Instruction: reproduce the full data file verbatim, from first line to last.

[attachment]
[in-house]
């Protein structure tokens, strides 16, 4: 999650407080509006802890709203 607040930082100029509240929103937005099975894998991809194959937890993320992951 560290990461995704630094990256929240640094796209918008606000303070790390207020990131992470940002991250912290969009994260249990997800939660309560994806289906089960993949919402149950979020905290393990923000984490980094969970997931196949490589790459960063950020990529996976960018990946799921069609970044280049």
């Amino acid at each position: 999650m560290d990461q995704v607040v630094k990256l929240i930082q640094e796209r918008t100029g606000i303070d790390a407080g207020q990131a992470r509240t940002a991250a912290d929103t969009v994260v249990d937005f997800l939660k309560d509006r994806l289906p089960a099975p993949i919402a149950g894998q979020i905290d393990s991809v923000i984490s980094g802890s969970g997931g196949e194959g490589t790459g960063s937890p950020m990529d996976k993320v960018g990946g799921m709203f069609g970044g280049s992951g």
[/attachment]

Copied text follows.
[in-house]
């Protein structure tokens, strides 16, 4: 999650407080509006802890709203 607040930082100029509240929103937005099975894998991809194959937890993320992951 560290990461995704630094990256929240640094796209918008606000303070790390207020990131992470940002991250912290969009994260249990997800939660309560994806289906089960993949919402149950979020905290393990923000984490980094969970997931196949490589790459960063950020990529996976960018990946799921069609970044280049």
């Amino acid at each position: 999650m560290d990461q995704v607040v630094k990256l929240i930082q640094e796209r918008t100029g606000i303070d790390a407080g207020q990131a992470r509240t940002a991250a912290d929103t969009v994260v249990d937005f997800l939660k309560d509006r994806l289906p089960a099975p993949i919402a149950g894998q979020i905290d393990s991809v923000i984490s980094g802890s969970g997931g196949e194959g490589t790459g960063s937890p950020m990529d996976k993320v960018g990946g799921m709203f069609g970044g280049s992951g």